So I don’t often wade in on fashion faux-pas and the like, mainly because I am a fine one to speak at times. As they say those in glass houses shouldn’t throw stones but when its a matter of language its something quite different. I appreciate that English now takes many forms we have 100s of colloquial dialects in the UK some of which are like nails on a blackboard, America has its own dictionary which is fair considering, but please don’t go on thinking that a purse is a handbag its simply not a purse is what you put money in, your handbag is the equivalent of your life you need right now not just some place to stash your money.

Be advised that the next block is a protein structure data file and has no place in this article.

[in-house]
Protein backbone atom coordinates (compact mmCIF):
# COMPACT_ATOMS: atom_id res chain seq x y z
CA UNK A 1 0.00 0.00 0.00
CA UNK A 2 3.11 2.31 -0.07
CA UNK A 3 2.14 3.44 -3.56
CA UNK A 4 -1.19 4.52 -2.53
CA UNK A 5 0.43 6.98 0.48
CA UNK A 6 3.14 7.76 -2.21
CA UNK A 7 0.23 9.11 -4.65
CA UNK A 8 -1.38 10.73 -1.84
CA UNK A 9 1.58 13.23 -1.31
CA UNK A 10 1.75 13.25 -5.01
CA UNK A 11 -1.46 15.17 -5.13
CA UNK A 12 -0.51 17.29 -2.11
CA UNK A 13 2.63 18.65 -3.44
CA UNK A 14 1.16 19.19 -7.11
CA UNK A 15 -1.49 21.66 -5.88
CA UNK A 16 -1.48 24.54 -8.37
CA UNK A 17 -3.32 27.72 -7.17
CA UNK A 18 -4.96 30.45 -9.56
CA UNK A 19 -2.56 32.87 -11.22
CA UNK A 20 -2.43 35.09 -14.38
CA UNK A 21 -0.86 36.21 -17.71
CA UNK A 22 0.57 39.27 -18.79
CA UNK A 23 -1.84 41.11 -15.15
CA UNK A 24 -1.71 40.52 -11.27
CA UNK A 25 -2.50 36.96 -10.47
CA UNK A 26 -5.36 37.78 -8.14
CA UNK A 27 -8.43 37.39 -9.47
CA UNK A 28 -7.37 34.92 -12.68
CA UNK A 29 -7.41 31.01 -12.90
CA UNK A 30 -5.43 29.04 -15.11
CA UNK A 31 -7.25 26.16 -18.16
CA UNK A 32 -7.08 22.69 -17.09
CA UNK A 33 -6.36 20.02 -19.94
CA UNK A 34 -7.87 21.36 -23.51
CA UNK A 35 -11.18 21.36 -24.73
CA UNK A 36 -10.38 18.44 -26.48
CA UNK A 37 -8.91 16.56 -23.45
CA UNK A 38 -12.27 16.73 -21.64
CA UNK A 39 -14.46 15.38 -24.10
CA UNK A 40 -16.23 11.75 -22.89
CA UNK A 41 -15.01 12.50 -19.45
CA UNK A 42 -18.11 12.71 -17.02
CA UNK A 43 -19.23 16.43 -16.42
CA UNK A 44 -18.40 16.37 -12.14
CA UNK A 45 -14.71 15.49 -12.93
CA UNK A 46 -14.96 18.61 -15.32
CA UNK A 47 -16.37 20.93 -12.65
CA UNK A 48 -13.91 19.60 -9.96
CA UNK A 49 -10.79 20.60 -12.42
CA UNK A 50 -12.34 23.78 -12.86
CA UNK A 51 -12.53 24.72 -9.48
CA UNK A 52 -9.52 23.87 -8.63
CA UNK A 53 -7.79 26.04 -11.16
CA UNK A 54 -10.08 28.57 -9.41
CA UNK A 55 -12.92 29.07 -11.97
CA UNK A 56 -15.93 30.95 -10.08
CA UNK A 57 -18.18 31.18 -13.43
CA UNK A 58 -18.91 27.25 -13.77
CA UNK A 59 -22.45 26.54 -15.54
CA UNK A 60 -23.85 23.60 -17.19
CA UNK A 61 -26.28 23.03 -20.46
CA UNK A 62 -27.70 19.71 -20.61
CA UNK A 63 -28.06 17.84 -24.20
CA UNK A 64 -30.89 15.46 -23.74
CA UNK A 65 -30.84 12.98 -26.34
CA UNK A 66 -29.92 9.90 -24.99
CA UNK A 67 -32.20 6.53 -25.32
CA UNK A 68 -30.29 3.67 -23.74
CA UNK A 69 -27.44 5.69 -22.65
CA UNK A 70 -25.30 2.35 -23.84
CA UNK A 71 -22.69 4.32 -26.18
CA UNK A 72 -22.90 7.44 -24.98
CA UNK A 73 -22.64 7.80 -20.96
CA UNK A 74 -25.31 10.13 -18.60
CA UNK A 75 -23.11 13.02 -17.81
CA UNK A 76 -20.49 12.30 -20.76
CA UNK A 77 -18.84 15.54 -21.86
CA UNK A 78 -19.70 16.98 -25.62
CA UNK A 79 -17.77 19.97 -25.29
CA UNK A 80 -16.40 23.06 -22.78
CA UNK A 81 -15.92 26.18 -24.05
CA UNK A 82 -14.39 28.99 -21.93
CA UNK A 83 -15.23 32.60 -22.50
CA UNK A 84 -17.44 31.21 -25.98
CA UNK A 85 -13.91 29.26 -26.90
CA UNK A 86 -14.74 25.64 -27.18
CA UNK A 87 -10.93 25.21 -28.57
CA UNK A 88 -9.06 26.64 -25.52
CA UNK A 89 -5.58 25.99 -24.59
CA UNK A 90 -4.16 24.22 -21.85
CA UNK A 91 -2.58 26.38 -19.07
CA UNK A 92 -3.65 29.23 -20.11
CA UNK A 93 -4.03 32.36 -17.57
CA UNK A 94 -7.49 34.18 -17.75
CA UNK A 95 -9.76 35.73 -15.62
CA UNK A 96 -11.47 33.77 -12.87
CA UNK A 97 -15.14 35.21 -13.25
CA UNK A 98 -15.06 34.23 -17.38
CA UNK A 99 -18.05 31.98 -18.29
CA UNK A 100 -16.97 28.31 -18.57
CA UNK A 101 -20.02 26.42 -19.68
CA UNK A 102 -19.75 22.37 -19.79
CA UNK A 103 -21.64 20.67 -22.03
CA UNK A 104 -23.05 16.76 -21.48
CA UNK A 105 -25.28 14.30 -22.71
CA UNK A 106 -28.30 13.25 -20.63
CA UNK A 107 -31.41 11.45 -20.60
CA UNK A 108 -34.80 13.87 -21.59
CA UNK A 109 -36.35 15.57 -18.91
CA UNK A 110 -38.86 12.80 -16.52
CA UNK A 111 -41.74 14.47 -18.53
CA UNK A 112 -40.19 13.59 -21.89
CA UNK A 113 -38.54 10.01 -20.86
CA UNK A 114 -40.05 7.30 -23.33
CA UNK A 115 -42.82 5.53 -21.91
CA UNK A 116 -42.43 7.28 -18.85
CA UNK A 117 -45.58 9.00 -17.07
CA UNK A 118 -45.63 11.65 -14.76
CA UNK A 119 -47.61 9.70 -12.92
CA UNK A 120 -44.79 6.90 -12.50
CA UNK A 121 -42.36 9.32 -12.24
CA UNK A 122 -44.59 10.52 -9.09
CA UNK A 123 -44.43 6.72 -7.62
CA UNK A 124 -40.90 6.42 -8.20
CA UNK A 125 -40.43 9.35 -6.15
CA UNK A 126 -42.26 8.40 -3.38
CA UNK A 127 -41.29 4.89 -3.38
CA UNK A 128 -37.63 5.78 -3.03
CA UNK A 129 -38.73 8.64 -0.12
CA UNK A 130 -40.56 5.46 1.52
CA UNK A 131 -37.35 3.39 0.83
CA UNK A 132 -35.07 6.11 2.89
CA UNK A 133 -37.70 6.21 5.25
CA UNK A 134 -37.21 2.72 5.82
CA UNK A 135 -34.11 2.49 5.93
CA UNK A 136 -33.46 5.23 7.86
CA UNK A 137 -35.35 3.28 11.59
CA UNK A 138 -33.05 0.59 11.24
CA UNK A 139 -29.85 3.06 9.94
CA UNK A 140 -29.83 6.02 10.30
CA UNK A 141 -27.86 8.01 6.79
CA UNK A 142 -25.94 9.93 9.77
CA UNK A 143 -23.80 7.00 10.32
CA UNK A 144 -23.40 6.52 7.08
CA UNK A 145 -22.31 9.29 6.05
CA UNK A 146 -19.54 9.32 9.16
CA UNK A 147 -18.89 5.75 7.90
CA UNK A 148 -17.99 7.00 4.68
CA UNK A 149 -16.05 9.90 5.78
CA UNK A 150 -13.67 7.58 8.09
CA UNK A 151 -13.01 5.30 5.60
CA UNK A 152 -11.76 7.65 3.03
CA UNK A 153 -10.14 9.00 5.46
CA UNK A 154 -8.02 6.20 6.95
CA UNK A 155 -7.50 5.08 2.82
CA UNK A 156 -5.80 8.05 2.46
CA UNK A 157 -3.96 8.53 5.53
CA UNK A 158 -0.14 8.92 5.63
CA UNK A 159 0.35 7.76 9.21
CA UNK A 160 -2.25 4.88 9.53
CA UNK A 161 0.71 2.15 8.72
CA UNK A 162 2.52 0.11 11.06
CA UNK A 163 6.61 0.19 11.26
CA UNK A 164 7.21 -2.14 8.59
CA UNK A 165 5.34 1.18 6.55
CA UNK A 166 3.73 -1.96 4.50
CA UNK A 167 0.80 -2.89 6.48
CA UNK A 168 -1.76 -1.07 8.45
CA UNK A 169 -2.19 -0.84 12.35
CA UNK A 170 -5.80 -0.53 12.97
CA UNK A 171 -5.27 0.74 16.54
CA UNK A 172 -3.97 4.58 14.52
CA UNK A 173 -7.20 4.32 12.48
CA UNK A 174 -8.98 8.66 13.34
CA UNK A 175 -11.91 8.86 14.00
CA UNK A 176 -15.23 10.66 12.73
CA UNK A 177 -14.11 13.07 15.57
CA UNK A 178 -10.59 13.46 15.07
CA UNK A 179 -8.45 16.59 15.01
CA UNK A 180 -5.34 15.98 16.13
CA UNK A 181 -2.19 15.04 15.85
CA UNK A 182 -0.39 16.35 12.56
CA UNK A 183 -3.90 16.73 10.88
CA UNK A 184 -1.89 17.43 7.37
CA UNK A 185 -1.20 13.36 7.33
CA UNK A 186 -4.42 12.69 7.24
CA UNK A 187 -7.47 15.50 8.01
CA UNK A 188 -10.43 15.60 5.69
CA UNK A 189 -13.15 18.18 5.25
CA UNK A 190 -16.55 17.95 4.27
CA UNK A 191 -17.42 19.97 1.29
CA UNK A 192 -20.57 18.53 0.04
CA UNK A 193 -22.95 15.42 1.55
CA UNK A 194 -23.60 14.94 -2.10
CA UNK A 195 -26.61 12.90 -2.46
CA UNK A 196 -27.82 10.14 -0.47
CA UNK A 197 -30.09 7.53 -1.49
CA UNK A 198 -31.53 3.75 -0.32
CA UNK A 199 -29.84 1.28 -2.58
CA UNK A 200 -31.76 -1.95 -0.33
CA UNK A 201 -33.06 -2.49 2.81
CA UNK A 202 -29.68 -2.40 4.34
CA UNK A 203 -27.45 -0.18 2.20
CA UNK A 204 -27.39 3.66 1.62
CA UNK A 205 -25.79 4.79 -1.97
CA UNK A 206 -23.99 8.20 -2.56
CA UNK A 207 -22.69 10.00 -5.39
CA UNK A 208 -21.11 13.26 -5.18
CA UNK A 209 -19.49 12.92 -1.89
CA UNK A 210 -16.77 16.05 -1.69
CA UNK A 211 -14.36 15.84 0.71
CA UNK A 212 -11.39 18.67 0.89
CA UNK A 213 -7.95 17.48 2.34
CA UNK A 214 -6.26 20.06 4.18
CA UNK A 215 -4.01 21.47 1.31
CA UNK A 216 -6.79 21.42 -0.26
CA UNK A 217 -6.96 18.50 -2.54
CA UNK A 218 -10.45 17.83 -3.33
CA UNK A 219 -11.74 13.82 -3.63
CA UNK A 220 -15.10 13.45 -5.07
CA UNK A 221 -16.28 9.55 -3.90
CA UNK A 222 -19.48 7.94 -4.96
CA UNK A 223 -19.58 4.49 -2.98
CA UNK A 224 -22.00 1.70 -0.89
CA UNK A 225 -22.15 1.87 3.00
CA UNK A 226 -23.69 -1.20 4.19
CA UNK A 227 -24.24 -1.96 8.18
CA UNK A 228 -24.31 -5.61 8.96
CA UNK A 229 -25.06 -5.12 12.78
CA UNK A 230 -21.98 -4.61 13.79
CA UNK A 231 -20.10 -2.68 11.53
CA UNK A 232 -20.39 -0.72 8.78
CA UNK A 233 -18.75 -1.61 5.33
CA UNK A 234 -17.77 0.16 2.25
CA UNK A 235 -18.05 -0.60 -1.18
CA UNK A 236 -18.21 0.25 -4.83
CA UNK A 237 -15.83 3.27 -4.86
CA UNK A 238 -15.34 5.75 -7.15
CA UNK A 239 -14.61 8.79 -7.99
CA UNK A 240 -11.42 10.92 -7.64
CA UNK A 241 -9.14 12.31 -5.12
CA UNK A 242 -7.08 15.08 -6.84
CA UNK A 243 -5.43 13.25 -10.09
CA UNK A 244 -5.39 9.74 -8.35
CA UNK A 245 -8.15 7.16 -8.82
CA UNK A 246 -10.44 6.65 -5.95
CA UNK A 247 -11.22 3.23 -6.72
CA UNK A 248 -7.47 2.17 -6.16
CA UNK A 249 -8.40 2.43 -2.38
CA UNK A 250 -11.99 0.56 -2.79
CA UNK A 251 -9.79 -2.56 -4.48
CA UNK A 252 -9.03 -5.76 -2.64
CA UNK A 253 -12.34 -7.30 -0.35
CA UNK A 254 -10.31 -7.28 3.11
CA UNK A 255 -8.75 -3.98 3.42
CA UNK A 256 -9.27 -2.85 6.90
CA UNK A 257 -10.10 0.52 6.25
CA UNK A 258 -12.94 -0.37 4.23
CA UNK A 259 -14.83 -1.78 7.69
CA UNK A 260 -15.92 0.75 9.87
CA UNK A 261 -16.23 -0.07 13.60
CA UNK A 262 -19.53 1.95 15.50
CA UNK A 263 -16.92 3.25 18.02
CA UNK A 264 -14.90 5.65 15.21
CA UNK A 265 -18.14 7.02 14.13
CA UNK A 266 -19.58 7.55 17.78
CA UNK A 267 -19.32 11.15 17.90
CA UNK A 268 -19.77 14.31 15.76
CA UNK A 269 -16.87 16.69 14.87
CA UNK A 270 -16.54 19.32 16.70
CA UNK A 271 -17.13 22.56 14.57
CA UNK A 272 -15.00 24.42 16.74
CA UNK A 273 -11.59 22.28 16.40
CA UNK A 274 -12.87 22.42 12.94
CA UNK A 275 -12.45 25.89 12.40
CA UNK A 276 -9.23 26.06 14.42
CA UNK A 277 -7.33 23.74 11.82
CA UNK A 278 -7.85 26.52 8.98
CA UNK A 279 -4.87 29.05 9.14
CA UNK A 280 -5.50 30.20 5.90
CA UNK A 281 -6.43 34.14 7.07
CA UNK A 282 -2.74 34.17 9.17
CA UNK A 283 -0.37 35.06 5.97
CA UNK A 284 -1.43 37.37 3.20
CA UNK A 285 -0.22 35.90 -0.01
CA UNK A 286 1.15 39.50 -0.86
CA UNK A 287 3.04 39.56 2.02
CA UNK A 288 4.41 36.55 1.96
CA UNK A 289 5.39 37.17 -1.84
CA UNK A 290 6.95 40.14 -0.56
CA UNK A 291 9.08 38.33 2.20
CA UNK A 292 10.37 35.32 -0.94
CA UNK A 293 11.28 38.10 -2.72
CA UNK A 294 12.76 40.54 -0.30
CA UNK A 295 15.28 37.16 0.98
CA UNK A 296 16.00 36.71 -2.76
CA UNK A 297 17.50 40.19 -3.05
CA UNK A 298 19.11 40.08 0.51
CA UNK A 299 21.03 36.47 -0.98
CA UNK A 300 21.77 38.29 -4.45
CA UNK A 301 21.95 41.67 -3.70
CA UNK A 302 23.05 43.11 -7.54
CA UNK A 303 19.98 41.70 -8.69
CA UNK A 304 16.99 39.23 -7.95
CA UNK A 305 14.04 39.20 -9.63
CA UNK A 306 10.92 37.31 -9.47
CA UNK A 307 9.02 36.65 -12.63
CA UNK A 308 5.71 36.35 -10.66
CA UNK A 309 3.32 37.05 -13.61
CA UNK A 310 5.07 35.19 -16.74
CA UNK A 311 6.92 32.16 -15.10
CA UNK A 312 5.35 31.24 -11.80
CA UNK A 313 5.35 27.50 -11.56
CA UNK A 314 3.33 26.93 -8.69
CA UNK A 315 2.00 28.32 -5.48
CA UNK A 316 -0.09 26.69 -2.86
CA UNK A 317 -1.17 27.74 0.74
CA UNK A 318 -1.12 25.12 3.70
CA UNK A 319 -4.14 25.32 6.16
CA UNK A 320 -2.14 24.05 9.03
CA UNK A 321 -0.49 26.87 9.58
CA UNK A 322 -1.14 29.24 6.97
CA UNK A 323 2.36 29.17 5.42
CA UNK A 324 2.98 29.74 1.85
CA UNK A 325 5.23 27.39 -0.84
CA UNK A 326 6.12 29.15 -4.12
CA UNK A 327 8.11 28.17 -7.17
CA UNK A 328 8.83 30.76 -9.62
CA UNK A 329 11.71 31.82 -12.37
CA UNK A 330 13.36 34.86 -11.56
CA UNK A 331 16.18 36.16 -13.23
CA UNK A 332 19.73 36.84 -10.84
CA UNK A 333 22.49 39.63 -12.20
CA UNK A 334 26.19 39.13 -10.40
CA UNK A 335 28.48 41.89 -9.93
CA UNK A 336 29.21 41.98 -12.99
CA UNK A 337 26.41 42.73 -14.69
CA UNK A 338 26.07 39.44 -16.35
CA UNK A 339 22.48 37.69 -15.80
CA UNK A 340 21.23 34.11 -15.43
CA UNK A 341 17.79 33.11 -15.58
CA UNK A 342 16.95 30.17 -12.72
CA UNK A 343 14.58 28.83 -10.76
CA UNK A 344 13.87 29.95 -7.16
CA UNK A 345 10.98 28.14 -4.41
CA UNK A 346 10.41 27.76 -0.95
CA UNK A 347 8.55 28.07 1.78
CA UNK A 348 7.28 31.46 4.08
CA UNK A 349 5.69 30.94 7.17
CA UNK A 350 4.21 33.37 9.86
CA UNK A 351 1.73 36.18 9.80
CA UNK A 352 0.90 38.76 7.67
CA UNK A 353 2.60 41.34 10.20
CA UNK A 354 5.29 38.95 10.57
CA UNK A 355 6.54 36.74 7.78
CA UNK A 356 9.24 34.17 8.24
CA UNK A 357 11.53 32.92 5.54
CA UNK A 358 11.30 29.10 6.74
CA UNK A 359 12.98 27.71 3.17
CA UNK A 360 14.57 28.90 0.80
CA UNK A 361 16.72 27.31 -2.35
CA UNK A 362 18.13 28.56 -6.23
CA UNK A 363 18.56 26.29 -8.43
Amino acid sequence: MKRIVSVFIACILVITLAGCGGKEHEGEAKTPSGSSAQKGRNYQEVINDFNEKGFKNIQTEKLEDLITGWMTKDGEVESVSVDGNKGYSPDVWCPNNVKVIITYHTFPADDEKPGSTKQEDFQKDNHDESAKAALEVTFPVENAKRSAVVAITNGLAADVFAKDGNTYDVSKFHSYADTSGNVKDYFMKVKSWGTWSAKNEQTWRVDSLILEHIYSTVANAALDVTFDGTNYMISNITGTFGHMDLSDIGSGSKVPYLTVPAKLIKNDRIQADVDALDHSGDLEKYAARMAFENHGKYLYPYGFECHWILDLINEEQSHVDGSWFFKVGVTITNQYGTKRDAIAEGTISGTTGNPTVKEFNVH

The potential to get prissy about all these colloquialisms is endless, some of them acceptable others like a scratchy pen on cheap paper. I’m sure there are reciprocal feelings from the other side, some of the things we say don’t make sense to anyone else and it can be a minefield when you are learning English, even if you are English! It reminds me of when I was learning French as a child endless tenses, verbs, adverbs so many to remember, lord knows how I could tell the difference and it dawned on me, English has all of these things I just don’t think about it because that’s not how we are taught, we are taught about the three main tenses past, present and future at school yet we can use future pluperfect without thinking? e.g. ‘How long will it have been since we were together?’ Unless you are an English Masters or PHD it is most likely you will learn your more advanced English through conversation and practice, there is no amount of writing lines that will teach you how to use a sentence in a conversation.
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